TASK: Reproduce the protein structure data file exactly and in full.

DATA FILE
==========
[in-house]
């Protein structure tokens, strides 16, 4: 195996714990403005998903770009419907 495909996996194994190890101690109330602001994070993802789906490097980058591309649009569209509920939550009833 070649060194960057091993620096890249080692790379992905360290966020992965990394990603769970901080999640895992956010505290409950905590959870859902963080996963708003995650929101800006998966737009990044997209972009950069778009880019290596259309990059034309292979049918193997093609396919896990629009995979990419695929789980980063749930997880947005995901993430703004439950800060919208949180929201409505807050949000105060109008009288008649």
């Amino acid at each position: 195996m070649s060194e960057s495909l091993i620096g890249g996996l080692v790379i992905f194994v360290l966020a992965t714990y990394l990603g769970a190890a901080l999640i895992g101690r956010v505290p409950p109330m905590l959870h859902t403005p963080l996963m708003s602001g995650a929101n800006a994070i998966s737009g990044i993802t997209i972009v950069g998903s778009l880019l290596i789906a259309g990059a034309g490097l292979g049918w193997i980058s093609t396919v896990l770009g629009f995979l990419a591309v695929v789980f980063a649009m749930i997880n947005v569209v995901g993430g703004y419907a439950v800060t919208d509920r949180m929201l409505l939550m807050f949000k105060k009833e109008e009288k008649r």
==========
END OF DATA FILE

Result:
[in-house]
């Protein structure tokens, strides 16, 4: 195996714990403005998903770009419907 495909996996194994190890101690109330602001994070993802789906490097980058591309649009569209509920939550009833 070649060194960057091993620096890249080692790379992905360290966020992965990394990603769970901080999640895992956010505290409950905590959870859902963080996963708003995650929101800006998966737009990044997209972009950069778009880019290596259309990059034309292979049918193997093609396919896990629009995979990419695929789980980063749930997880947005995901993430703004439950800060919208949180929201409505807050949000105060109008009288008649």
């Amino acid at each position: 195996m070649s060194e960057s495909l091993i620096g890249g996996l080692v790379i992905f194994v360290l966020a992965t714990y990394l990603g769970a190890a901080l999640i895992g101690r956010v505290p409950p109330m905590l959870h859902t403005p963080l996963m708003s602001g995650a929101n800006a994070i998966s737009g990044i993802t997209i972009v950069g998903s778009l880019l290596i789906a259309g990059a034309g490097l292979g049918w193997i980058s093609t396919v896990l770009g629009f995979l990419a591309v695929v789980f980063a649009m749930i997880n947005v569209v995901g993430g703004y419907a439950v800060t919208d509920r949180m929201l409505l939550m807050f949000k105060k009833e109008e009288k008649r």